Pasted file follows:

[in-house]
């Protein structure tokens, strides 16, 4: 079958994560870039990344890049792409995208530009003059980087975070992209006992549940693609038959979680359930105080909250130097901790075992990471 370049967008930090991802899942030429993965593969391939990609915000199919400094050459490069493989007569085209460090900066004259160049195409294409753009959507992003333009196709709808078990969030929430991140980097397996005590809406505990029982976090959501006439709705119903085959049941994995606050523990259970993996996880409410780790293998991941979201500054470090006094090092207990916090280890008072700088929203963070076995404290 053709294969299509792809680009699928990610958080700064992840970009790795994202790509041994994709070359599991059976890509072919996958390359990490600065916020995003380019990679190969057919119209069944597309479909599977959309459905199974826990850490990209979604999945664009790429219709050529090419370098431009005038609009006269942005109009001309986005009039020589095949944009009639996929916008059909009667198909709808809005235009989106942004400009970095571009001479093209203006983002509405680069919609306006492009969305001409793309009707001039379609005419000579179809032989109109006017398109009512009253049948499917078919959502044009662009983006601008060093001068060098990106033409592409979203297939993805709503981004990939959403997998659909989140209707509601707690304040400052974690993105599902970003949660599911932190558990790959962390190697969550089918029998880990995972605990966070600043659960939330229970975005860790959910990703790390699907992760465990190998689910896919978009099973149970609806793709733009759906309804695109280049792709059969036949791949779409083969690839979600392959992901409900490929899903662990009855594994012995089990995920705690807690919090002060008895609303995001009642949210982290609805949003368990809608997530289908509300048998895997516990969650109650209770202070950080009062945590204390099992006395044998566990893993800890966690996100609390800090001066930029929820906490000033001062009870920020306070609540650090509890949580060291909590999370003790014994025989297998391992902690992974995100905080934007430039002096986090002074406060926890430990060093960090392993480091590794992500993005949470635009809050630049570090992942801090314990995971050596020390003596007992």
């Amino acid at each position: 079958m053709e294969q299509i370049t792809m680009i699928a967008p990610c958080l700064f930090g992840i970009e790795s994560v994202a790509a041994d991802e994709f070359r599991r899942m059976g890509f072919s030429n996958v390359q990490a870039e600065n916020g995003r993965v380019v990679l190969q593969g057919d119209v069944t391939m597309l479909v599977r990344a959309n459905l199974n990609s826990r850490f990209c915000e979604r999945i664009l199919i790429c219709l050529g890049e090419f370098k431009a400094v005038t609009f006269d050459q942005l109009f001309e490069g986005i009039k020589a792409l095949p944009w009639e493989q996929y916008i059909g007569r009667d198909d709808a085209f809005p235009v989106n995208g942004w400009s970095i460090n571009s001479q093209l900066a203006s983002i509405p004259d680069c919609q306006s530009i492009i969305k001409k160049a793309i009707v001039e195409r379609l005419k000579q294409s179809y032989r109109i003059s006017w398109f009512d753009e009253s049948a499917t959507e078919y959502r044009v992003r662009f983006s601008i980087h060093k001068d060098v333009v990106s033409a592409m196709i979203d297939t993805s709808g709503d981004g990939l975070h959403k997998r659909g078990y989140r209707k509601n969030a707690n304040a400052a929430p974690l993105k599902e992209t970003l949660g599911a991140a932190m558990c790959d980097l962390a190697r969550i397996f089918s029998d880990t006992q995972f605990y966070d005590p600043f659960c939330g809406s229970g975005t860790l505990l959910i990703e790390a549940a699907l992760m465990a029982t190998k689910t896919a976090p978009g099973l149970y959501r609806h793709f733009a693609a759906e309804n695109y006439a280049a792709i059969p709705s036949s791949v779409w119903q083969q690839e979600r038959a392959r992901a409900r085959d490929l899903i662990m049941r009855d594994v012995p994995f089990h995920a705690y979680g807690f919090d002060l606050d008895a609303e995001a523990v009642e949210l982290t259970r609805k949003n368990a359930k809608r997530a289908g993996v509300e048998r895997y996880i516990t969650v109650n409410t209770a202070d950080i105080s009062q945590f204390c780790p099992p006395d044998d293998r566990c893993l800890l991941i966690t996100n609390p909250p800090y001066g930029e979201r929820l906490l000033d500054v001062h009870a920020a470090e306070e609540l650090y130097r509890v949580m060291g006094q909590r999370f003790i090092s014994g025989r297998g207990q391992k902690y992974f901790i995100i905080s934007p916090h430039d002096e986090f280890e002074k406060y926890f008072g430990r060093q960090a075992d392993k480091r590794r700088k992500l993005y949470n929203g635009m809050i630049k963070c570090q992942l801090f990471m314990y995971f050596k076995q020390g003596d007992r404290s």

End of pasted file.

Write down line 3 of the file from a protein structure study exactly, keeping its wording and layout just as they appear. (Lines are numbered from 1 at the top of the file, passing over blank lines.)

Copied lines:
């Amino acid at each position: 079958m053709e294969q299509i370049t792809m680009i699928a967008p990610c958080l700064f930090g992840i970009e790795s994560v994202a790509a041994d991802e994709f070359r599991r899942m059976g890509f072919s030429n996958v390359q990490a870039e600065n916020g995003r993965v380019v990679l190969q593969g057919d119209v069944t391939m597309l479909v599977r990344a959309n459905l199974n990609s826990r850490f990209c915000e979604r999945i664009l199919i790429c219709l050529g890049e090419f370098k431009a400094v005038t609009f006269d050459q942005l109009f001309e490069g986005i009039k020589a792409l095949p944009w009639e493989q996929y916008i059909g007569r009667d198909d709808a085209f809005p235009v989106n995208g942004w400009s970095i460090n571009s001479q093209l900066a203006s983002i509405p004259d680069c919609q306006s530009i492009i969305k001409k160049a793309i009707v001039e195409r379609l005419k000579q294409s179809y032989r109109i003059s006017w398109f009512d753009e009253s049948a499917t959507e078919y959502r044009v992003r662009f983006s601008i980087h060093k001068d060098v333009v990106s033409a592409m196709i979203d297939t993805s709808g709503d981004g990939l975070h959403k997998r659909g078990y989140r209707k509601n969030a707690n304040a400052a929430p974690l993105k599902e992209t970003l949660g599911a991140a932190m558990c790959d980097l962390a190697r969550i397996f089918s029998d880990t006992q995972f605990y966070d005590p600043f659960c939330g809406s229970g975005t860790l505990l959910i990703e790390a549940a699907l992760m465990a029982t190998k689910t896919a976090p978009g099973l149970y959501r609806h793709f733009a693609a759906e309804n695109y006439a280049a792709i059969p709705s036949s791949v779409w119903q083969q690839e979600r038959a392959r992901a409900r085959d490929l899903i662990m049941r009855d594994v012995p994995f089990h995920a705690y979680g807690f919090d002060l606050d008895a609303e995001a523990v009642e949210l982290t259970r609805k949003n368990a359930k809608r997530a289908g993996v509300e048998r895997y996880i516990t969650v109650n409410t209770a202070d950080i105080s009062q945590f204390c780790p099992p006395d044998d293998r566990c893993l800890l991941i966690t996100n609390p909250p800090y001066g930029e979201r929820l906490l000033d500054v001062h009870a920020a470090e306070e609540l650090y130097r509890v949580m060291g006094q909590r999370f003790i090092s014994g025989r297998g207990q391992k902690y992974f901790i995100i905080s934007p916090h430039d002096e986090f280890e002074k406060y926890f008072g430990r060093q960090a075992d392993k480091r590794r700088k992500l993005y949470n929203g635009m809050i630049k963070c570090q992942l801090f990471m314990y995971f050596k076995q020390g003596d007992r404290s």